Thursday, April 01, 2010

The Real Costs of Obama-Care Becoming More Apparent Day-By-Day

.... In 2003, when President Bush expanded federal coverage for elderly Americans’ prescription drugs, he also included a subsidy so businesses would keep retirees in their private drug benefit plans. The payout was about $665 per employee each year they were kept on private coverage. The goal was to keep employers from dumping retirees into the newly expanded government plan.

Last week, Obama and the Democrats in Congress removed the subsidy’s tax-free status. Because of how the Securities and Exchange Commission regulates large companies, this change in the long-term tax outlook for the businesses is sending shockwaves through their ledgers. Here's what a few companies are saying:

  • AT&T announced the change would cost them $1 billion.
  • Caterpillar said it would cost them $100 million.
  • Prudential also said they will feel a $100 million impact.
  • AK Steel put the loss at $31 million.
  • Verizon warned its employees ObamaCare “may have significant implications for both retirees and employers.”
  • Illinois Tool Works announced a $22 million hit.

All told, companies are reporting a new $14 billion tax liability under ObamaCare, and we’re only a week out from the signing ceremony.

Never one to let a political opportunity slip by, House Energy and Commerce Committee Chairman Henry Waxman (D-Calif.) is summoning the afflicted companies to a hearing on Capitol Hill. Apparently, Waxman is shocked that the health care takeover bill he just voted for is having real-life implications for businesses. Waxman is demanding internal company documents on how the companies arrived at their figures. It should provide uproarious political theater as the Beverly Hills politician tries to blame the private sector for the impacts of bad policy he just implemented.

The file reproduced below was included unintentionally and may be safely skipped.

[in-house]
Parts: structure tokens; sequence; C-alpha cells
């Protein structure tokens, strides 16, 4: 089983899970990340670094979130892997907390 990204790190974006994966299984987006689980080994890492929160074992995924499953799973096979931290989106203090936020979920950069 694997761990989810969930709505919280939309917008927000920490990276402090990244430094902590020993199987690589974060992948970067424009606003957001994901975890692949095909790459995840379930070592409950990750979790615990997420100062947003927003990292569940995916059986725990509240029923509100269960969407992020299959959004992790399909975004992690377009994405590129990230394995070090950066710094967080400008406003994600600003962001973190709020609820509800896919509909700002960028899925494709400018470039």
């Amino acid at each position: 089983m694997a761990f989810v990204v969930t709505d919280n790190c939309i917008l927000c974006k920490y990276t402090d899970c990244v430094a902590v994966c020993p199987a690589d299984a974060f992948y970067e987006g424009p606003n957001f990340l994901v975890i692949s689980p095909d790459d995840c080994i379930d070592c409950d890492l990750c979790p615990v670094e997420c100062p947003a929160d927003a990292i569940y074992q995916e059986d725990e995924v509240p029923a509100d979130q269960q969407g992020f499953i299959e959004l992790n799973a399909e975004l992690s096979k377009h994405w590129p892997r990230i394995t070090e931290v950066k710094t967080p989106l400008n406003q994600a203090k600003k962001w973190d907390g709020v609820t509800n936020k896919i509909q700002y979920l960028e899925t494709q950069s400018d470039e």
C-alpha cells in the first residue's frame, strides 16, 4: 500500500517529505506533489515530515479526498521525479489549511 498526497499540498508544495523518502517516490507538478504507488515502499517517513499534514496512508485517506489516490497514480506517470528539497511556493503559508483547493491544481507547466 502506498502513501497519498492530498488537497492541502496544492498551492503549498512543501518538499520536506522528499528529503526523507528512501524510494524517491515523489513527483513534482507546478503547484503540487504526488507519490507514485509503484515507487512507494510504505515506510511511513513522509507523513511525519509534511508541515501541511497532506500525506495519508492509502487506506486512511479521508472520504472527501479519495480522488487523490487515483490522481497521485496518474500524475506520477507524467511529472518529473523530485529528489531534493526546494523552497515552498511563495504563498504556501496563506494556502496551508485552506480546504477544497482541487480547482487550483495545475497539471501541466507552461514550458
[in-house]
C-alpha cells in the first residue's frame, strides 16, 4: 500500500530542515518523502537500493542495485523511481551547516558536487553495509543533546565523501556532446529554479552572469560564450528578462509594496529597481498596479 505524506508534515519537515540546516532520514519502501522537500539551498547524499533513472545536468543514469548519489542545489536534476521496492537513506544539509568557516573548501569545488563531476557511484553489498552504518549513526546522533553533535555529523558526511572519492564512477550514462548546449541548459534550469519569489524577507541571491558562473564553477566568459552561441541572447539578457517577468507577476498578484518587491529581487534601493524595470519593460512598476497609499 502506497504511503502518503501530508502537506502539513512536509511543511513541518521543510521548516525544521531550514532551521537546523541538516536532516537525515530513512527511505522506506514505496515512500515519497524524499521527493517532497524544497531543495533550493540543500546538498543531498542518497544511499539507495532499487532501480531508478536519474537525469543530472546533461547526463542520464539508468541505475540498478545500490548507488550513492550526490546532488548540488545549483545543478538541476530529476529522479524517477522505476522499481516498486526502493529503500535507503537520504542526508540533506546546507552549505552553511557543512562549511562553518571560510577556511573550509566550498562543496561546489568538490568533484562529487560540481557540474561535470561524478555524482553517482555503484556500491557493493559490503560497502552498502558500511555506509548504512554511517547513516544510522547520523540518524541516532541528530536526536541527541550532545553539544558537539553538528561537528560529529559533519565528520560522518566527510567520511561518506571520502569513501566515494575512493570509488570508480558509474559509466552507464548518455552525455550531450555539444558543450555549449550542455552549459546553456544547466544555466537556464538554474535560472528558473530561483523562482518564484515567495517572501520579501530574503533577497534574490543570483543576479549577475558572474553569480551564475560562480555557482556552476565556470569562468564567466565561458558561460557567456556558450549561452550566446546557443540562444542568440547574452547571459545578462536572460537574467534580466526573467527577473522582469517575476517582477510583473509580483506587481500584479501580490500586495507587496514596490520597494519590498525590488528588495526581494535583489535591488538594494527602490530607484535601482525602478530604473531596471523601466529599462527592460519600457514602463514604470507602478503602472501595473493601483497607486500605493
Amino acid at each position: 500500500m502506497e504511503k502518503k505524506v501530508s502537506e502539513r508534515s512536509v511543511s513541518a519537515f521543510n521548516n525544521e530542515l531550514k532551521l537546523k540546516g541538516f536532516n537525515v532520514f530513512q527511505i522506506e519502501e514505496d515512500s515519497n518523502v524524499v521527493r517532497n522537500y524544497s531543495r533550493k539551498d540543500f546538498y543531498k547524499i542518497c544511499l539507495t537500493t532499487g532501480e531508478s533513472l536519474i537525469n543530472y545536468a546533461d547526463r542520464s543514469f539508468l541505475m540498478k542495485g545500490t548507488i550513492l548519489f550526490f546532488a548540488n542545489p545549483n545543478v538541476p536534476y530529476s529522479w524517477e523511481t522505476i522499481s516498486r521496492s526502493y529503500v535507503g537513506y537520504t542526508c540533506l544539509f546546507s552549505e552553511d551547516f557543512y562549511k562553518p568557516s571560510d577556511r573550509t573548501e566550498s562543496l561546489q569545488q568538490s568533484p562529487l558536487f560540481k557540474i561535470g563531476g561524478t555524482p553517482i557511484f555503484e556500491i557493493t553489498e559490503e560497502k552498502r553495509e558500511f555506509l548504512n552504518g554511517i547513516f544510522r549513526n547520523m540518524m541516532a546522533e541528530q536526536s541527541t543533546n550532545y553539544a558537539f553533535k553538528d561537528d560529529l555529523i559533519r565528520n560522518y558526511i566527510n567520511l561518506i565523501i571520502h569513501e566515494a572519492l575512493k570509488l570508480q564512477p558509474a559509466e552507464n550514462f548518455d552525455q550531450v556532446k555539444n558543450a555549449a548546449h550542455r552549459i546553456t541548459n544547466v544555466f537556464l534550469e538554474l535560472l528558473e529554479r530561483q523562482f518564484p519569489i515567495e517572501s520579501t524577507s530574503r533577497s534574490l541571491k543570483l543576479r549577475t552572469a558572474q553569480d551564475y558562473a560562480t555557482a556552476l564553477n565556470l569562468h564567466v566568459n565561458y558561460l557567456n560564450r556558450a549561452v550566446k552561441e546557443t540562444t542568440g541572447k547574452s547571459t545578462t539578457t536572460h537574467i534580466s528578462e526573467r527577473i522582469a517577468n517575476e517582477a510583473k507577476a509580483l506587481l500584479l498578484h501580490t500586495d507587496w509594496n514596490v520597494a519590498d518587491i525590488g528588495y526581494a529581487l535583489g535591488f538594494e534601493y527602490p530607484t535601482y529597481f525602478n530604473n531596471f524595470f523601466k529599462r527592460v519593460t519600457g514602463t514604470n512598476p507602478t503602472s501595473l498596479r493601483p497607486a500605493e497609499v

Of course the companies could always avoid the new tax by kicking retirees off the private drug plan; I’m sure ObamaCare would be all too happy to take them in. The Employee Benefit Research Institute projects this would save employers $2,800 in future costs per beneficiary. Who could blame them for trying to avoid the huge hit to their books?...

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